The Senate continued to debate legislation to repeal the Patient Protection and Affordable Care Act (ACA) (P.L. 111-148) into the evening on July 27. At press time, votes on amendments to the House-approved American Health Care Act (AHCA) (HR 1628) (TAXDAY, 2017/07/26, C.1) were expected to run into the early morning hours of July 28.
An amendment by Sen. Steven Daines, R-Mont., was shot down on July 27, without receiving one “yes” vote. The amendment proposed a single-payer health-care system. Although Daines announced he did not support a single-payer system, he intended the vote to record which Democratic senators do. However, most Democrats merely voted “present” on the measure, calling the move a “trick” and a “sham.”
Much of the discussion among senators on Thursday evening centered around a forthcoming vote on a “skinny repeal” amendment, which would likely repeal only some provisions of the ACA. Among other provisions, the bill is expected to repeal the individual and employer mandates. The “skinny repeal” is intended by Senate leadership to move a measure to conference, where the House and Senate can craft a final bill.
“I will support legislation to move this process to a House-Senate conference because I believe we need to repeal and replace Obamacare,” Sen. Rob Portman, R-Ohio said in a July 27 tweet. Sens. Lindsey Graham, R-S.C., John McCain, R-Ariz., Ron Johnson, R-Wis., and Bill Cassidy, R-La., however, gave a press conference on July 27 expressing concerns with the “skinny repeal.” The lawmakers said they would not vote for the skinny repeal without assurance from the House that it would not become the final product and would instead only serve as vehicle to get to conference.
“If moving forward requires a conference committee, that is something the House is willing to do,” Ryan said in a statement released after 7:00 p.m. on July 27. “We expect the Senate to act first on whatever the conference committee produces,” he added. At press time, the House GOP conference was expected to meet on July 28 at 9:00 a.m., according to several reports.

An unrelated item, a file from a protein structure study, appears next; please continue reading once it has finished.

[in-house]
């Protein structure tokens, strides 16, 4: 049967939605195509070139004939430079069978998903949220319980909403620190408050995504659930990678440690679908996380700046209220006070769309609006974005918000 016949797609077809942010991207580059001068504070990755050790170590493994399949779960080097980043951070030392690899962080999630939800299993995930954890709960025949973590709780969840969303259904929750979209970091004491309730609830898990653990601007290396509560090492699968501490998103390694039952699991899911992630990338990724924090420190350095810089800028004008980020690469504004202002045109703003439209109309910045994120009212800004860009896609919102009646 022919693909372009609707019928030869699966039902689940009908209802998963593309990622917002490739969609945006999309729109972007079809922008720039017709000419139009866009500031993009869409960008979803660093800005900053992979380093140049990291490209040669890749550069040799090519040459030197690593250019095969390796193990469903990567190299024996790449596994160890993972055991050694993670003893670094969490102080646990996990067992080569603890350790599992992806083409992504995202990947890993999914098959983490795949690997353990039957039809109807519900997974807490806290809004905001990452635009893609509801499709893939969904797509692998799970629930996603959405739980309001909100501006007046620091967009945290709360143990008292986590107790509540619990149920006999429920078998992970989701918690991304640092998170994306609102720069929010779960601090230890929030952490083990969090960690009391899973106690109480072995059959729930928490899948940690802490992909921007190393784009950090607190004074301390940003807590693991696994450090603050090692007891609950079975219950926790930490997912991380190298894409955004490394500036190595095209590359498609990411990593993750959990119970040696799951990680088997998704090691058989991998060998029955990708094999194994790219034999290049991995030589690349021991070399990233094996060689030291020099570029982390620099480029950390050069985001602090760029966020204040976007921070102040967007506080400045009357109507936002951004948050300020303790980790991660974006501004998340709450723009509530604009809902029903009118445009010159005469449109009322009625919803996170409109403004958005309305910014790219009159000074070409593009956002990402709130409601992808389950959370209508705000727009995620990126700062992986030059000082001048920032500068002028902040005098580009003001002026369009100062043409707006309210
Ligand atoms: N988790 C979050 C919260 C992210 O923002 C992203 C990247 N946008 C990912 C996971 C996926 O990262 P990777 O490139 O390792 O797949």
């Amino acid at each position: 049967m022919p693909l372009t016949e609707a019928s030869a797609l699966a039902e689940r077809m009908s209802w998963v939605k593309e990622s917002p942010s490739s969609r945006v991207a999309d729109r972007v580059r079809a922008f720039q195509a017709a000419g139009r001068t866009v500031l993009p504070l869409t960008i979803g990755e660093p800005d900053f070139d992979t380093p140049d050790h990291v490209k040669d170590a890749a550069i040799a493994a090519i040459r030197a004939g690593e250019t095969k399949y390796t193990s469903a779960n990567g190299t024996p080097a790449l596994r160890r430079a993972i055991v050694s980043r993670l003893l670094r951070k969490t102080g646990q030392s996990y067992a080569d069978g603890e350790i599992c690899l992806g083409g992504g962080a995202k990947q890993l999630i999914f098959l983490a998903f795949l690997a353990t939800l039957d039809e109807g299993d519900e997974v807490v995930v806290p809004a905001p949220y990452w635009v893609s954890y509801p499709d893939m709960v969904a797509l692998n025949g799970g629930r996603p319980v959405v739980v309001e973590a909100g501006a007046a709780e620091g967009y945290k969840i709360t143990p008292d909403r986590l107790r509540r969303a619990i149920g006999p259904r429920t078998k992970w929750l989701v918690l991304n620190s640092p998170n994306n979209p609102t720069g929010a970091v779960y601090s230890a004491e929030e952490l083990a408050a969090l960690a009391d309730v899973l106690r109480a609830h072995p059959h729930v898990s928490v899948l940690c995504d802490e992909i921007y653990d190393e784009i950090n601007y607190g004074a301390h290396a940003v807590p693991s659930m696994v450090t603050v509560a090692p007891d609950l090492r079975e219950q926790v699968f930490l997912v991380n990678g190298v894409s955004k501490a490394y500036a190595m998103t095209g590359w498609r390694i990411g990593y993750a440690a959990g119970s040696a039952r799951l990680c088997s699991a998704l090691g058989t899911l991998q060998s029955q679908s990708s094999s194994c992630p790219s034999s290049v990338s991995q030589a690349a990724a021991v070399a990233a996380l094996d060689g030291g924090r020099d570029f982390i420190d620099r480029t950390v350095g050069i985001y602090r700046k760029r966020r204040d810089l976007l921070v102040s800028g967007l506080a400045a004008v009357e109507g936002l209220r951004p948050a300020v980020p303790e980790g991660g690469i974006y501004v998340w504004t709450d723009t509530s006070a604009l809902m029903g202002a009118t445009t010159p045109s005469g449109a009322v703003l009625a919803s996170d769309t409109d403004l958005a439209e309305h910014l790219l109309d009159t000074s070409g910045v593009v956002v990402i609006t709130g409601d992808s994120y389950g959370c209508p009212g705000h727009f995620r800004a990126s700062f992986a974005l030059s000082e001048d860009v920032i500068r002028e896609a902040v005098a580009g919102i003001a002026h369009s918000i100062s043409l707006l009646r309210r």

In response to a request by Senate Democrats, the Congressional Budget Office (CBO) released its estimate that the so-called “skinny repeal” would cause an additional 16-million people to be uninsured by 2026. The estimate also purported that $130.2 billion would be saved over a 10-year period.
Sen. Bob Menendez, D-N.J., took to Twitter on July 27 to criticize the skinny repeal proposal as a disaster. “Make no mistake: skinny repeal means hefty premium hikes and huge health insurance losses,” he said.
Meanwhile, House Majority Leader Kevin McCarthy, R-Calif., issued an announcement to House lawmakers that the August recess scheduled to begin the week of July 31 is subject to change. “While last votes are currently scheduled to take place tomorrow, members are advised that—pending Senate action on health care—the House schedule is subject to change,” McCarthy said. “All members should remain flexible in their travel plans over the next few days. Further information regarding potential additional items will be relayed as soon as possible.”
CBO Estimate of the Direct Spending and Revenue Effects of Selected Provisions from HR 1628, the Better Care Reconciliation Act of 2017, an Amendment in the Nature of a Substitute